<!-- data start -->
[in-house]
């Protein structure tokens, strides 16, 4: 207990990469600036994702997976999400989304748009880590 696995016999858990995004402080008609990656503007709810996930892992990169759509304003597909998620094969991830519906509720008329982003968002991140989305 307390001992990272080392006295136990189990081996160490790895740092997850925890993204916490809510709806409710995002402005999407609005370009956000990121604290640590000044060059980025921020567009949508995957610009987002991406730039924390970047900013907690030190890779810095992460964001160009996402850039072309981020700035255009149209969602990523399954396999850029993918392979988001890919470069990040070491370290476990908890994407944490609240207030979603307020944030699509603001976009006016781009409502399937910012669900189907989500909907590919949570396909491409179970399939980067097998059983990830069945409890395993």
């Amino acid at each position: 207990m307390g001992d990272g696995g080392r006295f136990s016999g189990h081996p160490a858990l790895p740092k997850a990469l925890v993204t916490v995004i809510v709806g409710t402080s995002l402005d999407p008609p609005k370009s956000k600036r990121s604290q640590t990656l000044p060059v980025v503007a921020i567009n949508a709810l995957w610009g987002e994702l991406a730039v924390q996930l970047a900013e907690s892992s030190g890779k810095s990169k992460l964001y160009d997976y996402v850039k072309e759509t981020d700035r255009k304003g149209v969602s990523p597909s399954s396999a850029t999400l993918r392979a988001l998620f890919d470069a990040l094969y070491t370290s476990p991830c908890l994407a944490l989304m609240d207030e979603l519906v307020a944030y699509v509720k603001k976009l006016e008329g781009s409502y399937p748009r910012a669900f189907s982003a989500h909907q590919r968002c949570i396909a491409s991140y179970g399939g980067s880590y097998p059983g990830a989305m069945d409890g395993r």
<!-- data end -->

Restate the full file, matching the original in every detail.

[in-house]
């Protein structure tokens, strides 16, 4: 207990990469600036994702997976999400989304748009880590 696995016999858990995004402080008609990656503007709810996930892992990169759509304003597909998620094969991830519906509720008329982003968002991140989305 307390001992990272080392006295136990189990081996160490790895740092997850925890993204916490809510709806409710995002402005999407609005370009956000990121604290640590000044060059980025921020567009949508995957610009987002991406730039924390970047900013907690030190890779810095992460964001160009996402850039072309981020700035255009149209969602990523399954396999850029993918392979988001890919470069990040070491370290476990908890994407944490609240207030979603307020944030699509603001976009006016781009409502399937910012669900189907989500909907590919949570396909491409179970399939980067097998059983990830069945409890395993």
């Amino acid at each position: 207990m307390g001992d990272g696995g080392r006295f136990s016999g189990h081996p160490a858990l790895p740092k997850a990469l925890v993204t916490v995004i809510v709806g409710t402080s995002l402005d999407p008609p609005k370009s956000k600036r990121s604290q640590t990656l000044p060059v980025v503007a921020i567009n949508a709810l995957w610009g987002e994702l991406a730039v924390q996930l970047a900013e907690s892992s030190g890779k810095s990169k992460l964001y160009d997976y996402v850039k072309e759509t981020d700035r255009k304003g149209v969602s990523p597909s399954s396999a850029t999400l993918r392979a988001l998620f890919d470069a990040l094969y070491t370290s476990p991830c908890l994407a944490l989304m609240d207030e979603l519906v307020a944030y699509v509720k603001k976009l006016e008329g781009s409502y399937p748009r910012a669900f189907s982003a989500h909907q590919r968002c949570i396909a491409s991140y179970g399939g980067s880590y097998p059983g990830a989305m069945d409890g395993r």